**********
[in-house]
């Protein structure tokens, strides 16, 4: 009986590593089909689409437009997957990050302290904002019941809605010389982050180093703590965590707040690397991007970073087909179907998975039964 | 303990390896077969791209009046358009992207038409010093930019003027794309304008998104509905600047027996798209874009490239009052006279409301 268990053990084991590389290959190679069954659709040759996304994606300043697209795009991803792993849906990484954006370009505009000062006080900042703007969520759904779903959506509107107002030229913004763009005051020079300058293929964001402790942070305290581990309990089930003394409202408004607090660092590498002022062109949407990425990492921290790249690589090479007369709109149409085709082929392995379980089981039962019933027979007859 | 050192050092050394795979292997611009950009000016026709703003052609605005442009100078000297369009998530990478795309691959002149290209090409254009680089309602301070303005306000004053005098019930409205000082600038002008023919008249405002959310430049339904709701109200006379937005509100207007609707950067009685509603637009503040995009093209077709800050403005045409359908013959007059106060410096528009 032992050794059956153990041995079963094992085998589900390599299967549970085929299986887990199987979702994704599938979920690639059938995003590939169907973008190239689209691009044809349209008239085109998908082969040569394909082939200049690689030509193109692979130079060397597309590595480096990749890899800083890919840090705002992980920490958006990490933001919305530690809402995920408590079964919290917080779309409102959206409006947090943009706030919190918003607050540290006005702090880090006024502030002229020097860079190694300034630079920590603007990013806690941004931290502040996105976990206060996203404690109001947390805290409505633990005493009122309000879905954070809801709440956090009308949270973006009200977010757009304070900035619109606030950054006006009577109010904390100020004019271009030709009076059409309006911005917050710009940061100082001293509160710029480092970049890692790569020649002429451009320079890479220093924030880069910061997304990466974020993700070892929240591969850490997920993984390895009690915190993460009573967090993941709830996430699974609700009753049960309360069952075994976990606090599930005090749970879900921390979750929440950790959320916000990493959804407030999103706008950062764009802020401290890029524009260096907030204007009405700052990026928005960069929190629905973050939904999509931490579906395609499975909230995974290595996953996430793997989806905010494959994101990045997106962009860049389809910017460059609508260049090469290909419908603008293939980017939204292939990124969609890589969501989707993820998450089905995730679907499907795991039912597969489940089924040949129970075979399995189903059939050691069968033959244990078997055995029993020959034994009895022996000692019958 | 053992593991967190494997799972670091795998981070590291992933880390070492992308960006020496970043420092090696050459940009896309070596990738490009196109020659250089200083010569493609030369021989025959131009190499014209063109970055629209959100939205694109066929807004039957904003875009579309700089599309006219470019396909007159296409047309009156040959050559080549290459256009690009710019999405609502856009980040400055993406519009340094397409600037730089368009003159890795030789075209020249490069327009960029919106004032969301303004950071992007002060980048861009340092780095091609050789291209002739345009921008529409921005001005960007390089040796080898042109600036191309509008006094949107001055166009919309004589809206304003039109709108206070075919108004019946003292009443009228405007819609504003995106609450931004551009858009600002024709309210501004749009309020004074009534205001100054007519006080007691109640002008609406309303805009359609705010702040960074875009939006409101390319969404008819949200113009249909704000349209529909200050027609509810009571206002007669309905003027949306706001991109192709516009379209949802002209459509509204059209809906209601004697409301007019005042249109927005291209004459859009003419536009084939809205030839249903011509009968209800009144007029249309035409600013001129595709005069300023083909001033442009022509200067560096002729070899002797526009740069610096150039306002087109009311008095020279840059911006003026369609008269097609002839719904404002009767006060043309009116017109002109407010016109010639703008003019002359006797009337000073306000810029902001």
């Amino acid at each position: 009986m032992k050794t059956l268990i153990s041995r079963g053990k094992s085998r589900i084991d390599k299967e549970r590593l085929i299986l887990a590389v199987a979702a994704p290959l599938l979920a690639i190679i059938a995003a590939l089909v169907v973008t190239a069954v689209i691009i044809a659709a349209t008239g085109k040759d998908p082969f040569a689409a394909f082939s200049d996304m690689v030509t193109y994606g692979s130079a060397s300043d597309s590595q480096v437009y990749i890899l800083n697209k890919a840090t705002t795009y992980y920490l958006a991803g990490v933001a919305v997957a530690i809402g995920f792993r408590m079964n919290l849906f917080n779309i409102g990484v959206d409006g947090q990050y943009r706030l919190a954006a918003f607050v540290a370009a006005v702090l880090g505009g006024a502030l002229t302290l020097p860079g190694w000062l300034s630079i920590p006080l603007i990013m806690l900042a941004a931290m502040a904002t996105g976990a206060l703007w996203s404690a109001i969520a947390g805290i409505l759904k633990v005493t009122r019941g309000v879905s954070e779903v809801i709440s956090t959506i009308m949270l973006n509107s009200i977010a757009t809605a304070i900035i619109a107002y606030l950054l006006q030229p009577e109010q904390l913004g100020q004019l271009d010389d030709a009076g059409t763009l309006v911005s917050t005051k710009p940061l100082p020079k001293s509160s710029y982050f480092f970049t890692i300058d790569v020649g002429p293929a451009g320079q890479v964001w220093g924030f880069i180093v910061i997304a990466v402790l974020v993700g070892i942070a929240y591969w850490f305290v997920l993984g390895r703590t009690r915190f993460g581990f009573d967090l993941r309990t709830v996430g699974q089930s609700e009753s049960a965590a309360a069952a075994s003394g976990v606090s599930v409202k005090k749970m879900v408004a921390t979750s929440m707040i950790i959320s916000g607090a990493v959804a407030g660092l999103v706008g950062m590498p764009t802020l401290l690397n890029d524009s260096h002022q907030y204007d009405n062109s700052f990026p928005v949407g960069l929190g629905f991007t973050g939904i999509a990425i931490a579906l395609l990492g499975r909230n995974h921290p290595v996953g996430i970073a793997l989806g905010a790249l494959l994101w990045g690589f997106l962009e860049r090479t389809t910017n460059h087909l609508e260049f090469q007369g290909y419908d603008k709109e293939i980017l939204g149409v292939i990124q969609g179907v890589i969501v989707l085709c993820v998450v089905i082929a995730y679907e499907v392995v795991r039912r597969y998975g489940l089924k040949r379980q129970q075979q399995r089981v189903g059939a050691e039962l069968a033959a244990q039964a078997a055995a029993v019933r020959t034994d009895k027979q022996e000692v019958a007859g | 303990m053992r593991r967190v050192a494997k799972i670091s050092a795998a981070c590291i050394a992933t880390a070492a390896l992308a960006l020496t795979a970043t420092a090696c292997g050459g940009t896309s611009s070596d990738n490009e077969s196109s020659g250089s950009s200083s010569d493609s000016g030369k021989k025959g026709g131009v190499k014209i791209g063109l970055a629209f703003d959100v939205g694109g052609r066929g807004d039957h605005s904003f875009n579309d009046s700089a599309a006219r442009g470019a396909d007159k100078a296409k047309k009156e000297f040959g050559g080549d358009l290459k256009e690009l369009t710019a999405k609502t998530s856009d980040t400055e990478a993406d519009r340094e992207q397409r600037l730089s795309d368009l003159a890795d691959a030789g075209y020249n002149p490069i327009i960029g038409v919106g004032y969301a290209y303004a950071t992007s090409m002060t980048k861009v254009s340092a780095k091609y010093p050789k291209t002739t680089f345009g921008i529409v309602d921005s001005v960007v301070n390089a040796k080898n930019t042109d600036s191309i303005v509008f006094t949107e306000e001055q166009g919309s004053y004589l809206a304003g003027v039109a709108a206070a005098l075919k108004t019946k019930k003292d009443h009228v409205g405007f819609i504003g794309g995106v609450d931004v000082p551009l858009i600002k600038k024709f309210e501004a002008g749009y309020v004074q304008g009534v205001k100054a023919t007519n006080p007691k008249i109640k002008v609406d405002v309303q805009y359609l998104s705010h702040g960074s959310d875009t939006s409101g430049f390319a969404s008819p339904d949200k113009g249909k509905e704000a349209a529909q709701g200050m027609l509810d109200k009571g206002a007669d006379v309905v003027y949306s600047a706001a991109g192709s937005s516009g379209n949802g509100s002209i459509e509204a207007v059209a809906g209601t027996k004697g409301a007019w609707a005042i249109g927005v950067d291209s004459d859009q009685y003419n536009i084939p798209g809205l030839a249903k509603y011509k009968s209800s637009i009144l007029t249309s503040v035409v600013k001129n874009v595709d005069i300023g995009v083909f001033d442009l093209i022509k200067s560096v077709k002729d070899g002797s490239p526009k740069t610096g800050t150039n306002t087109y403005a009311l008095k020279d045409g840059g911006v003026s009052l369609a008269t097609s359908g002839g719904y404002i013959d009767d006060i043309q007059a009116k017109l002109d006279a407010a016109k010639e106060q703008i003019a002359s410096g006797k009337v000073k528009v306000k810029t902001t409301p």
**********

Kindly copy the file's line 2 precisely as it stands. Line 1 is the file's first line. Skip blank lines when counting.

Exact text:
């Protein structure tokens, strides 16, 4: 009986590593089909689409437009997957990050302290904002019941809605010389982050180093703590965590707040690397991007970073087909179907998975039964 | 303990390896077969791209009046358009992207038409010093930019003027794309304008998104509905600047027996798209874009490239009052006279409301 268990053990084991590389290959190679069954659709040759996304994606300043697209795009991803792993849906990484954006370009505009000062006080900042703007969520759904779903959506509107107002030229913004763009005051020079300058293929964001402790942070305290581990309990089930003394409202408004607090660092590498002022062109949407990425990492921290790249690589090479007369709109149409085709082929392995379980089981039962019933027979007859 | 050192050092050394795979292997611009950009000016026709703003052609605005442009100078000297369009998530990478795309691959002149290209090409254009680089309602301070303005306000004053005098019930409205000082600038002008023919008249405002959310430049339904709701109200006379937005509100207007609707950067009685509603637009503040995009093209077709800050403005045409359908013959007059106060410096528009 032992050794059956153990041995079963094992085998589900390599299967549970085929299986887990199987979702994704599938979920690639059938995003590939169907973008190239689209691009044809349209008239085109998908082969040569394909082939200049690689030509193109692979130079060397597309590595480096990749890899800083890919840090705002992980920490958006990490933001919305530690809402995920408590079964919290917080779309409102959206409006947090943009706030919190918003607050540290006005702090880090006024502030002229020097860079190694300034630079920590603007990013806690941004931290502040996105976990206060996203404690109001947390805290409505633990005493009122309000879905954070809801709440956090009308949270973006009200977010757009304070900035619109606030950054006006009577109010904390100020004019271009030709009076059409309006911005917050710009940061100082001293509160710029480092970049890692790569020649002429451009320079890479220093924030880069910061997304990466974020993700070892929240591969850490997920993984390895009690915190993460009573967090993941709830996430699974609700009753049960309360069952075994976990606090599930005090749970879900921390979750929440950790959320916000990493959804407030999103706008950062764009802020401290890029524009260096907030204007009405700052990026928005960069929190629905973050939904999509931490579906395609499975909230995974290595996953996430793997989806905010494959994101990045997106962009860049389809910017460059609508260049090469290909419908603008293939980017939204292939990124969609890589969501989707993820998450089905995730679907499907795991039912597969489940089924040949129970075979399995189903059939050691069968033959244990078997055995029993020959034994009895022996000692019958 | 053992593991967190494997799972670091795998981070590291992933880390070492992308960006020496970043420092090696050459940009896309070596990738490009196109020659250089200083010569493609030369021989025959131009190499014209063109970055629209959100939205694109066929807004039957904003875009579309700089599309006219470019396909007159296409047309009156040959050559080549290459256009690009710019999405609502856009980040400055993406519009340094397409600037730089368009003159890795030789075209020249490069327009960029919106004032969301303004950071992007002060980048861009340092780095091609050789291209002739345009921008529409921005001005960007390089040796080898042109600036191309509008006094949107001055166009919309004589809206304003039109709108206070075919108004019946003292009443009228405007819609504003995106609450931004551009858009600002024709309210501004749009309020004074009534205001100054007519006080007691109640002008609406309303805009359609705010702040960074875009939006409101390319969404008819949200113009249909704000349209529909200050027609509810009571206002007669309905003027949306706001991109192709516009379209949802002209459509509204059209809906209601004697409301007019005042249109927005291209004459859009003419536009084939809205030839249903011509009968209800009144007029249309035409600013001129595709005069300023083909001033442009022509200067560096002729070899002797526009740069610096150039306002087109009311008095020279840059911006003026369609008269097609002839719904404002009767006060043309009116017109002109407010016109010639703008003019002359006797009337000073306000810029902001």